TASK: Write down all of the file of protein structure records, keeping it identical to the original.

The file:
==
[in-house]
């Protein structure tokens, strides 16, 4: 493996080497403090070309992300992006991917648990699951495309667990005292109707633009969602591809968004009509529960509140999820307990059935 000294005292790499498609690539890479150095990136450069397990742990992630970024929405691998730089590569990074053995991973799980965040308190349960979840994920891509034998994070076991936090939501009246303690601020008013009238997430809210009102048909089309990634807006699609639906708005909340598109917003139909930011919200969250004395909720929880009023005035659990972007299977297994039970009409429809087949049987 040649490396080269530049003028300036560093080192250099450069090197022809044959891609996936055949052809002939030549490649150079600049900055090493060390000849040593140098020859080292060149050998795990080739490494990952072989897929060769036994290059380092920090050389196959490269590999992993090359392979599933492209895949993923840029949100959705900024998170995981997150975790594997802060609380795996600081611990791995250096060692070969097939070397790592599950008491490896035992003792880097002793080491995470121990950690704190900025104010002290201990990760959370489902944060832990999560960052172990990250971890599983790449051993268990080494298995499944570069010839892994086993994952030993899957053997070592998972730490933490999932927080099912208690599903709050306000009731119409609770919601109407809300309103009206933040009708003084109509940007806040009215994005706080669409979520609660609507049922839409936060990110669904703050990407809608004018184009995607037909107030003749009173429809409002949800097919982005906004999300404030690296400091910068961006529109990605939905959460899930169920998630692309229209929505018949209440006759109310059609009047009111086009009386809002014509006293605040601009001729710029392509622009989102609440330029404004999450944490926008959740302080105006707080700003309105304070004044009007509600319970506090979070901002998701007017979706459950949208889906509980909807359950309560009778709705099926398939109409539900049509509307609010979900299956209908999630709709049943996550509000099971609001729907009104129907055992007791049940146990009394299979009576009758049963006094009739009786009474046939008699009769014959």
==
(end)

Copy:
[in-house]
């Protein structure tokens, strides 16, 4: 493996080497403090070309992300992006991917648990699951495309667990005292109707633009969602591809968004009509529960509140999820307990059935 000294005292790499498609690539890479150095990136450069397990742990992630970024929405691998730089590569990074053995991973799980965040308190349960979840994920891509034998994070076991936090939501009246303690601020008013009238997430809210009102048909089309990634807006699609639906708005909340598109917003139909930011919200969250004395909720929880009023005035659990972007299977297994039970009409429809087949049987 040649490396080269530049003028300036560093080192250099450069090197022809044959891609996936055949052809002939030549490649150079600049900055090493060390000849040593140098020859080292060149050998795990080739490494990952072989897929060769036994290059380092920090050389196959490269590999992993090359392979599933492209895949993923840029949100959705900024998170995981997150975790594997802060609380795996600081611990791995250096060692070969097939070397790592599950008491490896035992003792880097002793080491995470121990950690704190900025104010002290201990990760959370489902944060832990999560960052172990990250971890599983790449051993268990080494298995499944570069010839892994086993994952030993899957053997070592998972730490933490999932927080099912208690599903709050306000009731119409609770919601109407809300309103009206933040009708003084109509940007806040009215994005706080669409979520609660609507049922839409936060990110669904703050990407809608004018184009995607037909107030003749009173429809409002949800097919982005906004999300404030690296400091910068961006529109990605939905959460899930169920998630692309229209929505018949209440006759109310059609009047009111086009009386809002014509006293605040601009001729710029392509622009989102609440330029404004999450944490926008959740302080105006707080700003309105304070004044009007509600319970506090979070901002998701007017979706459950949208889906509980909807359950309560009778709705099926398939109409539900049509509307609010979900299956209908999630709709049943996550509000099971609001729907009104129907055992007791049940146990009394299979009576009758049963006094009739009786009474046939008699009769014959």